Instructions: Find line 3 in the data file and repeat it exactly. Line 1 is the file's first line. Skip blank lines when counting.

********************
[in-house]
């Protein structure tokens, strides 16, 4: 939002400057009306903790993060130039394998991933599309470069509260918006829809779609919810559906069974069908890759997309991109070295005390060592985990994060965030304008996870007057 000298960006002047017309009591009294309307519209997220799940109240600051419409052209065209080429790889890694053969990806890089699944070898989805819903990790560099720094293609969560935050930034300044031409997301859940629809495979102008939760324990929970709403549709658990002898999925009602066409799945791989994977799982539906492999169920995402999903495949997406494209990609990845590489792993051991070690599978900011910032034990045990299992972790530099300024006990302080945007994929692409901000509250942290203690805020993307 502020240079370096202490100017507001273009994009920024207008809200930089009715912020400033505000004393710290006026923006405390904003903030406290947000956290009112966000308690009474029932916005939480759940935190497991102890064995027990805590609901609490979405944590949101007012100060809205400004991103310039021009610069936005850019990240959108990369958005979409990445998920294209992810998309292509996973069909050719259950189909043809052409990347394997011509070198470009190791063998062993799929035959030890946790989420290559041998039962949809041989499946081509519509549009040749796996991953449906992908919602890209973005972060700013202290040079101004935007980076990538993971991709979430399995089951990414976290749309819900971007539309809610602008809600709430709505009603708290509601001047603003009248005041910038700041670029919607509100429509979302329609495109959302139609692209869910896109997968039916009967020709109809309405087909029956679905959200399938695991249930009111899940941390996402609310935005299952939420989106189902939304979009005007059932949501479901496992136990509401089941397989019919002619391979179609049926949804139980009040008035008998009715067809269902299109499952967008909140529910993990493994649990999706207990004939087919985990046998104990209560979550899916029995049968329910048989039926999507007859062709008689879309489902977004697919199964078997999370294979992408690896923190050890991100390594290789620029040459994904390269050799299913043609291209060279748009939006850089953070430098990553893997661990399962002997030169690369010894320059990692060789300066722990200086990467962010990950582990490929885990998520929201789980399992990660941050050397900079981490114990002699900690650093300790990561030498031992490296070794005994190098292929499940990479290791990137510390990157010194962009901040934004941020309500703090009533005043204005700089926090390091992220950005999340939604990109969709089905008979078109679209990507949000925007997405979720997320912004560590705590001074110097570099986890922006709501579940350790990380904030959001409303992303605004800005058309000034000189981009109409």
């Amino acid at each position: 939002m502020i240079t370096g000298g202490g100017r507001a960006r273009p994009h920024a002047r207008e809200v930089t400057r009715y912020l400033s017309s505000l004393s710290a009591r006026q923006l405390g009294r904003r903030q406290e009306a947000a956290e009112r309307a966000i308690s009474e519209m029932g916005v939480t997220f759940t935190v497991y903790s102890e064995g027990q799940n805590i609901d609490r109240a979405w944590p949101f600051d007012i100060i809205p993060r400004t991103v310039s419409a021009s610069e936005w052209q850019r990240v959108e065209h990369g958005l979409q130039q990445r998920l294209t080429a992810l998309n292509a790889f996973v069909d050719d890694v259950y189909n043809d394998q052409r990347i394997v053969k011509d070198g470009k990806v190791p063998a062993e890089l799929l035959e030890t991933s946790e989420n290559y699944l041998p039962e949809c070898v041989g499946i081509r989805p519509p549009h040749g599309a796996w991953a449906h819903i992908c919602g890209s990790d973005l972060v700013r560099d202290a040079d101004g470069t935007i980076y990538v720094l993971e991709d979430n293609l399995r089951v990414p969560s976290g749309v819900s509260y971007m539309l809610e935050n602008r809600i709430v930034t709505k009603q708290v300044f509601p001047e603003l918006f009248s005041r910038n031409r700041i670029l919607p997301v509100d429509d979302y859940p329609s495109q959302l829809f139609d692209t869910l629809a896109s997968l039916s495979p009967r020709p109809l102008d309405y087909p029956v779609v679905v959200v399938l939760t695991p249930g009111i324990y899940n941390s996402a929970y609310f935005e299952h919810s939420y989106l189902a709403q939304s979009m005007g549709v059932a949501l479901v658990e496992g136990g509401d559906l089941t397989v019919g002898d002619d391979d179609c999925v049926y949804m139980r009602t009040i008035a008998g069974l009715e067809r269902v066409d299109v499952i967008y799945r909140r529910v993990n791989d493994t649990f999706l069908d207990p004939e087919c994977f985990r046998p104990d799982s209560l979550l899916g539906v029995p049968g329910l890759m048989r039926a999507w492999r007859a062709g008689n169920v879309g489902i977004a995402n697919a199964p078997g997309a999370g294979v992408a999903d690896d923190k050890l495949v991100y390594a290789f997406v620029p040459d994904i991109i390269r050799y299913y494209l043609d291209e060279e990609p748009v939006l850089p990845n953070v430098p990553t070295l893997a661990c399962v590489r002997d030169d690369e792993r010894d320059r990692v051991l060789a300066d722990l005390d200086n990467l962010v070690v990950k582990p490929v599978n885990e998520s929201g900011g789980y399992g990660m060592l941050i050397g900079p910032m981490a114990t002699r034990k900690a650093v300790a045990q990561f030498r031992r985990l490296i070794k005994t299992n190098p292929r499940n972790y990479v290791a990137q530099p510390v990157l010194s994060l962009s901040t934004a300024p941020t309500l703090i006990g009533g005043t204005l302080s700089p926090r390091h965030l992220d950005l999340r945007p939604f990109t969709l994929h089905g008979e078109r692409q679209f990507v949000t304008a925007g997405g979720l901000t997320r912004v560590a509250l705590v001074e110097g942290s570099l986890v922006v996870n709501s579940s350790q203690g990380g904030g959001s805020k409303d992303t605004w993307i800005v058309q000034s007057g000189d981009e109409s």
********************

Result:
């Amino acid at each position: 939002m502020i240079t370096g000298g202490g100017r507001a960006r273009p994009h920024a002047r207008e809200v930089t400057r009715y912020l400033s017309s505000l004393s710290a009591r006026q923006l405390g009294r904003r903030q406290e009306a947000a956290e009112r309307a966000i308690s009474e519209m029932g916005v939480t997220f759940t935190v497991y903790s102890e064995g027990q799940n805590i609901d609490r109240a979405w944590p949101f600051d007012i100060i809205p993060r400004t991103v310039s419409a021009s610069e936005w052209q850019r990240v959108e065209h990369g958005l979409q130039q990445r998920l294209t080429a992810l998309n292509a790889f996973v069909d050719d890694v259950y189909n043809d394998q052409r990347i394997v053969k011509d070198g470009k990806v190791p063998a062993e890089l799929l035959e030890t991933s946790e989420n290559y699944l041998p039962e949809c070898v041989g499946i081509r989805p519509p549009h040749g599309a796996w991953a449906h819903i992908c919602g890209s990790d973005l972060v700013r560099d202290a040079d101004g470069t935007i980076y990538v720094l993971e991709d979430n293609l399995r089951v990414p969560s976290g749309v819900s509260y971007m539309l809610e935050n602008r809600i709430v930034t709505k009603q708290v300044f509601p001047e603003l918006f009248s005041r910038n031409r700041i670029l919607p997301v509100d429509d979302y859940p329609s495109q959302l829809f139609d692209t869910l629809a896109s997968l039916s495979p009967r020709p109809l102008d309405y087909p029956v779609v679905v959200v399938l939760t695991p249930g009111i324990y899940n941390s996402a929970y609310f935005e299952h919810s939420y989106l189902a709403q939304s979009m005007g549709v059932a949501l479901v658990e496992g136990g509401d559906l089941t397989v019919g002898d002619d391979d179609c999925v049926y949804m139980r009602t009040i008035a008998g069974l009715e067809r269902v066409d299109v499952i967008y799945r909140r529910v993990n791989d493994t649990f999706l069908d207990p004939e087919c994977f985990r046998p104990d799982s209560l979550l899916g539906v029995p049968g329910l890759m048989r039926a999507w492999r007859a062709g008689n169920v879309g489902i977004a995402n697919a199964p078997g997309a999370g294979v992408a999903d690896d923190k050890l495949v991100y390594a290789f997406v620029p040459d994904i991109i390269r050799y299913y494209l043609d291209e060279e990609p748009v939006l850089p990845n953070v430098p990553t070295l893997a661990c399962v590489r002997d030169d690369e792993r010894d320059r990692v051991l060789a300066d722990l005390d200086n990467l962010v070690v990950k582990p490929v599978n885990e998520s929201g900011g789980y399992g990660m060592l941050i050397g900079p910032m981490a114990t002699r034990k900690a650093v300790a045990q990561f030498r031992r985990l490296i070794k005994t299992n190098p292929r499940n972790y990479v290791a990137q530099p510390v990157l010194s994060l962009s901040t934004a300024p941020t309500l703090i006990g009533g005043t204005l302080s700089p926090r390091h965030l992220d950005l999340r945007p939604f990109t969709l994929h089905g008979e078109r692409q679209f990507v949000t304008a925007g997405g979720l901000t997320r912004v560590a509250l705590v001074e110097g942290s570099l986890v922006v996870n709501s579940s350790q203690g990380g904030g959001s805020k409303d992303t605004w993307i800005v058309q000034s007057g000189d981009e109409s």